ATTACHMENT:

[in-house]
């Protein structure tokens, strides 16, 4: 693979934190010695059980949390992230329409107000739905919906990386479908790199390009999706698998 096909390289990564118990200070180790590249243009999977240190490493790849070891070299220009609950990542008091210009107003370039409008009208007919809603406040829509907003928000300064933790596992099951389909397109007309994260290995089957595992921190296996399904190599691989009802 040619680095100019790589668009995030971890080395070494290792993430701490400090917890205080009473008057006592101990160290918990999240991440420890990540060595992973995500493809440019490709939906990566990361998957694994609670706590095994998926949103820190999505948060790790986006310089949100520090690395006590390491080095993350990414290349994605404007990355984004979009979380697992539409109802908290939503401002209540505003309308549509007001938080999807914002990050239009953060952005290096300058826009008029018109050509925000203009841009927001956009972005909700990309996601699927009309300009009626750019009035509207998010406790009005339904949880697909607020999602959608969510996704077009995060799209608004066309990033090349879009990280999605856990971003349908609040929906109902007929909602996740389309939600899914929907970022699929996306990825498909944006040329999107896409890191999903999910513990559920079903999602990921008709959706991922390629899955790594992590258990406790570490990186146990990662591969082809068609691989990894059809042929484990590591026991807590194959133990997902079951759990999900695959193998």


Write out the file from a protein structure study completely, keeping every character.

[in-house]
């Protein structure tokens, strides 16, 4: 693979934190010695059980949390992230329409107000739905919906990386479908790199390009999706698998 096909390289990564118990200070180790590249243009999977240190490493790849070891070299220009609950990542008091210009107003370039409008009208007919809603406040829509907003928000300064933790596992099951389909397109007309994260290995089957595992921190296996399904190599691989009802 040619680095100019790589668009995030971890080395070494290792993430701490400090917890205080009473008057006592101990160290918990999240991440420890990540060595992973995500493809440019490709939906990566990361998957694994609670706590095994998926949103820190999505948060790790986006310089949100520090690395006590390491080095993350990414290349994605404007990355984004979009979380697992539409109802908290939503401002209540505003309308549509007001938080999807914002990050239009953060952005290096300058826009008029018109050509925000203009841009927001956009972005909700990309996601699927009309300009009626750019009035509207998010406790009005339904949880697909607020999602959608969510996704077009995060799209608004066309990033090349879009990280999605856990971003349908609040929906109902007929909602996740389309939600899914929907970022699929996306990825498909944006040329999107896409890191999903999910513990559920079903999602990921008709959706991922390629899955790594992590258990406790570490990186146990990662591969082809068609691989990894059809042929484990590591026991807590194959133990997902079951759990999900695959193998």